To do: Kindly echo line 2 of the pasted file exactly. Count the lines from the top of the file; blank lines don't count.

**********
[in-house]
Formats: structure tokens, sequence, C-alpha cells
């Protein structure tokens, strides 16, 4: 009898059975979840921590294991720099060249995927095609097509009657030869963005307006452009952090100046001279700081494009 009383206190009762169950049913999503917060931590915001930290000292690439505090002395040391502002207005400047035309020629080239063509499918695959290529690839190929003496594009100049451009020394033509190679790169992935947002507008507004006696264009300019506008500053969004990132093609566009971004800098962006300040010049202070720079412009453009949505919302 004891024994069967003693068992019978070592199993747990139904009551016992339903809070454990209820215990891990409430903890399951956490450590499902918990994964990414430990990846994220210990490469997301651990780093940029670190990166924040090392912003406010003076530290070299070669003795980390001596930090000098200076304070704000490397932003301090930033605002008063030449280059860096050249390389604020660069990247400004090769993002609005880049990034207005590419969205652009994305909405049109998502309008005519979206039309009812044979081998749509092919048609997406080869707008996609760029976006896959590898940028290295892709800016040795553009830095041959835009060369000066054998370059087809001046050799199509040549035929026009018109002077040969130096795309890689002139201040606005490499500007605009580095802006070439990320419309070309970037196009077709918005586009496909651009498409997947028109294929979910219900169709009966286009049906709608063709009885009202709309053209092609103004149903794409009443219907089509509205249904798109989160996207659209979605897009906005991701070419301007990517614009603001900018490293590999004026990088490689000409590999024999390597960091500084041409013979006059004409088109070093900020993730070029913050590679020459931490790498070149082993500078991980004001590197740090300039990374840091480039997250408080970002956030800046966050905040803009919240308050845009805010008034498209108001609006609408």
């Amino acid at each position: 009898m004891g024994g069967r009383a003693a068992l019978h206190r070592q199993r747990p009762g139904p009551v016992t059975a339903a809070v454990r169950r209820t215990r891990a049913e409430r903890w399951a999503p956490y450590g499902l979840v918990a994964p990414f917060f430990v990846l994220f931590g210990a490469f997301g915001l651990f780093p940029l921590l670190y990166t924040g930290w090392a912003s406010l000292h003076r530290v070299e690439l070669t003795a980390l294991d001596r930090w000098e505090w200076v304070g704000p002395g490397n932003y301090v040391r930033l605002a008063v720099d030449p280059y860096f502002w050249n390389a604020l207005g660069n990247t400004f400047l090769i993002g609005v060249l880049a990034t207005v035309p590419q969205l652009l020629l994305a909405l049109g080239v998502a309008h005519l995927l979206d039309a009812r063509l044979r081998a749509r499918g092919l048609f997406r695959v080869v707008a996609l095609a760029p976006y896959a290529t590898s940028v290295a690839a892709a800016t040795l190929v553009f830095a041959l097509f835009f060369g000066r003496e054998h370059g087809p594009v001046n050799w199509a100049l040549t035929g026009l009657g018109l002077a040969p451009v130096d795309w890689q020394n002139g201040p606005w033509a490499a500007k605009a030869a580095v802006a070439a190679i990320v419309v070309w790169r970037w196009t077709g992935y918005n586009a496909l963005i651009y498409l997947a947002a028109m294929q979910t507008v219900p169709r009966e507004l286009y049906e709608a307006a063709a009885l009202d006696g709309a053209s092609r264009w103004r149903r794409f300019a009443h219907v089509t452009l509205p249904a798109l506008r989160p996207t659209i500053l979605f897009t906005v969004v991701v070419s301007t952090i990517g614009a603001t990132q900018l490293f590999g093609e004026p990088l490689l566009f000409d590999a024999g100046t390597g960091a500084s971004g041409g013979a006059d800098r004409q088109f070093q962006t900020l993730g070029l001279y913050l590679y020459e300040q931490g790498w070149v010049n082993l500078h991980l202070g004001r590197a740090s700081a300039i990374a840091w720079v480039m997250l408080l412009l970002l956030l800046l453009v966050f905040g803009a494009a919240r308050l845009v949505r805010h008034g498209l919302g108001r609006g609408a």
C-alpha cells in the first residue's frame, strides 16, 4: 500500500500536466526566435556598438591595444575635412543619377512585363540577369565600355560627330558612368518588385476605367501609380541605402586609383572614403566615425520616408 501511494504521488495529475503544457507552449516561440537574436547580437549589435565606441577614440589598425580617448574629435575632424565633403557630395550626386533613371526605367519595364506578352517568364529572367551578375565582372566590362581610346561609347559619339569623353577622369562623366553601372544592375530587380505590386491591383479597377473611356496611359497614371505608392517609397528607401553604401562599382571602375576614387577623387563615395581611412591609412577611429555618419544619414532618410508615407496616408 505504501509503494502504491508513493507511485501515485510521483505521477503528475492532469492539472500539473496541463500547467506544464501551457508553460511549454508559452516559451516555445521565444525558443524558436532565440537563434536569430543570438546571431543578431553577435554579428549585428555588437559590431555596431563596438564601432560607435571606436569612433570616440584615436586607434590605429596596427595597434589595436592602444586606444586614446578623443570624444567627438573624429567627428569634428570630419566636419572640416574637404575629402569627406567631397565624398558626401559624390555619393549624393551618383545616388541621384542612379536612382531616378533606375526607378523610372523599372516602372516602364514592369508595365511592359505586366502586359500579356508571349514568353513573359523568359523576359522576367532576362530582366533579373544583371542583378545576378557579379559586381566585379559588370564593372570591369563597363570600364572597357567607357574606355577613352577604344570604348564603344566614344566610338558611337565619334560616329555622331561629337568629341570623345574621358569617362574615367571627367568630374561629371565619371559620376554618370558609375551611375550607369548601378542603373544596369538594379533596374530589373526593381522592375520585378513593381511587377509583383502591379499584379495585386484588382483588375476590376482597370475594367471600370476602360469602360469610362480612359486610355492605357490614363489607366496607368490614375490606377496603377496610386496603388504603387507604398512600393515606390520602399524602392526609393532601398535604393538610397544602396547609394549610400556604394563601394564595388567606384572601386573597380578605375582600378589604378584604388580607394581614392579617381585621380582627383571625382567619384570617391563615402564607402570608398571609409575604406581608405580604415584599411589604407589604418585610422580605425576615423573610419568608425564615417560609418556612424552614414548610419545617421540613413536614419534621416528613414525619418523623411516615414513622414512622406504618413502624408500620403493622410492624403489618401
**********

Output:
Formats: structure tokens, sequence, C-alpha cells